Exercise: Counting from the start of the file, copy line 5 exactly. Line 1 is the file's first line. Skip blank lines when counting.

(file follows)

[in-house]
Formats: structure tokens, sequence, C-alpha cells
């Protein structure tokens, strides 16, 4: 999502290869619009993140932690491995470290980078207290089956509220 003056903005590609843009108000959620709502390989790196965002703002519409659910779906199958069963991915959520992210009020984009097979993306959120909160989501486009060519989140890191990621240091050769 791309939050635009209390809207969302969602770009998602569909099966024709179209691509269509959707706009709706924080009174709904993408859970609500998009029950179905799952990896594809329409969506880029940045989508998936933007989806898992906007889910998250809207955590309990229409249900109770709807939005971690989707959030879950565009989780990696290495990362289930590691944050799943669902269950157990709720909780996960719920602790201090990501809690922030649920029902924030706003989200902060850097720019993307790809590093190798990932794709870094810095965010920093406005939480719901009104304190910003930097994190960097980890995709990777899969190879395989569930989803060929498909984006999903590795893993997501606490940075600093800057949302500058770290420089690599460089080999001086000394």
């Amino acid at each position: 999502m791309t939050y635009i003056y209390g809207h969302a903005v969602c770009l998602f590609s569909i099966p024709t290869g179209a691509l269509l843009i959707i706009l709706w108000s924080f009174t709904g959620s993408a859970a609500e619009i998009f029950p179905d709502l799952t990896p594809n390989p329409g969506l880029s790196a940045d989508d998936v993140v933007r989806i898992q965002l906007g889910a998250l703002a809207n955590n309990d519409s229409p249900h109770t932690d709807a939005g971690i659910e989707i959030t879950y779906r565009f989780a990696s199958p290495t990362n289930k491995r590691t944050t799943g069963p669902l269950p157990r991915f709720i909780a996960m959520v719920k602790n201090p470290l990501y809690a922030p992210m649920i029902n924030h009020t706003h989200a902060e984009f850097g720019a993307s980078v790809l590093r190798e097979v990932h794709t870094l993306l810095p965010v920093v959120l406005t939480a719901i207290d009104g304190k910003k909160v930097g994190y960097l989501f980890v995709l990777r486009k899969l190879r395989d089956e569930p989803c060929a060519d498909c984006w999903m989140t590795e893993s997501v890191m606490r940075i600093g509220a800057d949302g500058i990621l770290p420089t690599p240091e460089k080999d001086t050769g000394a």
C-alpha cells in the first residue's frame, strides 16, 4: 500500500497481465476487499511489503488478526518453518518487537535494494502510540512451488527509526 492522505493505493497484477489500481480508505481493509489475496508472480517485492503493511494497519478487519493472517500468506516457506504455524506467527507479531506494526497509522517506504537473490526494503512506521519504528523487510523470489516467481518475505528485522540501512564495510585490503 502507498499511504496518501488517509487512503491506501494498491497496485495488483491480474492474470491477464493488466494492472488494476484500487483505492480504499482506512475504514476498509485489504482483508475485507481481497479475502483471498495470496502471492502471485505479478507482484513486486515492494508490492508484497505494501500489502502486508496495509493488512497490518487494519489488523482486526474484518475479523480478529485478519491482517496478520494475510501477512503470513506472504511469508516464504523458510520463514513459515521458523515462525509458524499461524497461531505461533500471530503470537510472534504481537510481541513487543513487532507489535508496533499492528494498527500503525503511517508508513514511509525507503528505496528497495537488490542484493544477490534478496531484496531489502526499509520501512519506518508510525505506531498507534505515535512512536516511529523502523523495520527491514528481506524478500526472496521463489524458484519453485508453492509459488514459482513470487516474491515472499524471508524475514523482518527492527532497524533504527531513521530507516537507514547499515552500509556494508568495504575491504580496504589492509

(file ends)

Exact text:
C-alpha cells in the first residue's frame, strides 16, 4: 500500500497481465476487499511489503488478526518453518518487537535494494502510540512451488527509526 492522505493505493497484477489500481480508505481493509489475496508472480517485492503493511494497519478487519493472517500468506516457506504455524506467527507479531506494526497509522517506504537473490526494503512506521519504528523487510523470489516467481518475505528485522540501512564495510585490503 502507498499511504496518501488517509487512503491506501494498491497496485495488483491480474492474470491477464493488466494492472488494476484500487483505492480504499482506512475504514476498509485489504482483508475485507481481497479475502483471498495470496502471492502471485505479478507482484513486486515492494508490492508484497505494501500489502502486508496495509493488512497490518487494519489488523482486526474484518475479523480478529485478519491482517496478520494475510501477512503470513506472504511469508516464504523458510520463514513459515521458523515462525509458524499461524497461531505461533500471530503470537510472534504481537510481541513487543513487532507489535508496533499492528494498527500503525503511517508508513514511509525507503528505496528497495537488490542484493544477490534478496531484496531489502526499509520501512519506518508510525505506531498507534505515535512512536516511529523502523523495520527491514528481506524478500526472496521463489524458484519453485508453492509459488514459482513470487516474491515472499524471508524475514523482518527492527532497524533504527531513521530507516537507514547499515552500509556494508568495504575491504580496504589492509